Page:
Photosensitive materials are exposed, color-developed and then processed with a processing solution having a bleaching function. As the bleaching agents contained in the processing solution having the bleaching function, ferric complex salts are widely known. Among the ferric complex salts, ferric complex salts of ethylenediaminetetraacetic acid (EDTA) has been known from old times. Ferric complex salt of 1,3-propanediaminetetraacetate (1,3-PDTA) having a stronger bleaching function has been widely used since several years ago. Although the rapid processing properties of ferric complex salt of 1,3-PDTA are superior to those of ferric complex salt of EDTA, the bleach fog is easily caused by a strong oxidizing power thereof, and the image-storability after the process is easily impaired (magenta stain is increased). Another problem is that because of a high oxidation-reduction potential, the decomposition is accelerated with time in a thiosulfuric acid-containing system to form sulfur. As the recognition of the global environmental safeguards is being improved recently, a bleaching agent usable in place of difficultly biodegradable ferric complex salt of EDTA and ferric complex salt of 1,3-PDTA is being developed in the photographic field in which the development of a processing agent which causes as low as possible environmental pollution demanded. The metal complex salts are usable not only as a component of a composition of a bleach-processing solution but also as that of an after-treating composition used for the intensification, reduction or toning. However, they also have the problem of the poor biodegradation.

As the compounds capable of solving these problems, those described in Japanese Patent Unexamined Publication (hereinafter referred to as “J. P. KOKAI”) Nos. Hei 5-72695 and 5-303186 were developed. However, it has been found that when such a compound is used, another problem occurs in some cases. For example, when a ferric complex of ethylenediaminebissuccinic acid (EDDS) described therein is used as the bleach-fixing agent, problems such as insufficient recoloring and Blix discoloration occur. A further effort must be made for solving this problem.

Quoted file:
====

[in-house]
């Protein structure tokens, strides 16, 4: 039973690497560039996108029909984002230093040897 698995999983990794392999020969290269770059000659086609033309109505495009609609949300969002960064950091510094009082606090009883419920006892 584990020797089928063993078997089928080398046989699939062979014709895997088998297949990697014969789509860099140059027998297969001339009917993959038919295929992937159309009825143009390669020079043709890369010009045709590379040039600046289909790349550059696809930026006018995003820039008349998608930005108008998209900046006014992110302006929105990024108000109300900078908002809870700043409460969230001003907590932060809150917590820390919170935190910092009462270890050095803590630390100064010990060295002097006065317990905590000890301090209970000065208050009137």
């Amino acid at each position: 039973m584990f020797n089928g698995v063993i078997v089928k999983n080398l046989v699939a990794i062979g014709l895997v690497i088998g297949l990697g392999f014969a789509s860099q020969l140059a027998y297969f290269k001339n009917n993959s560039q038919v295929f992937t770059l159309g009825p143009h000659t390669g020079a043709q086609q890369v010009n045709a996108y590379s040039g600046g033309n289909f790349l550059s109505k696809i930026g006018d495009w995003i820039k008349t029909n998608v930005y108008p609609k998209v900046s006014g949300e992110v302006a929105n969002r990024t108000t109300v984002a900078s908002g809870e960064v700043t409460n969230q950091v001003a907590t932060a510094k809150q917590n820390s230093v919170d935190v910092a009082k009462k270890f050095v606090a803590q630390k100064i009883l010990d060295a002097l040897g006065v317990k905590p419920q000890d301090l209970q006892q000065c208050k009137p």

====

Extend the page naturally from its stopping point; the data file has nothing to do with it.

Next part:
As the photographic process is conducted at various places ranging from a large-scale processing laboratories having a large automatic developing machine to a photo processing shops called “mini-labs” having a small automatic developing machine, the processing efficiency tends to be lowered in some cases.

One of the main causes of this problem is the contamination of the processing solution with a metal ion. The ill effects of the incorporated metal ion, which vary depending on the kind of the ion and processing solution, are the clogging of a filter in the circulation system of the automatic developer, staining of the film in the course of the process and decomposition of a color developing agent, black developing agent such as hydroquinone or monol and a preservative such as a hydroxylamine or sulfite. As a result, the photographic properties are seriously impaired.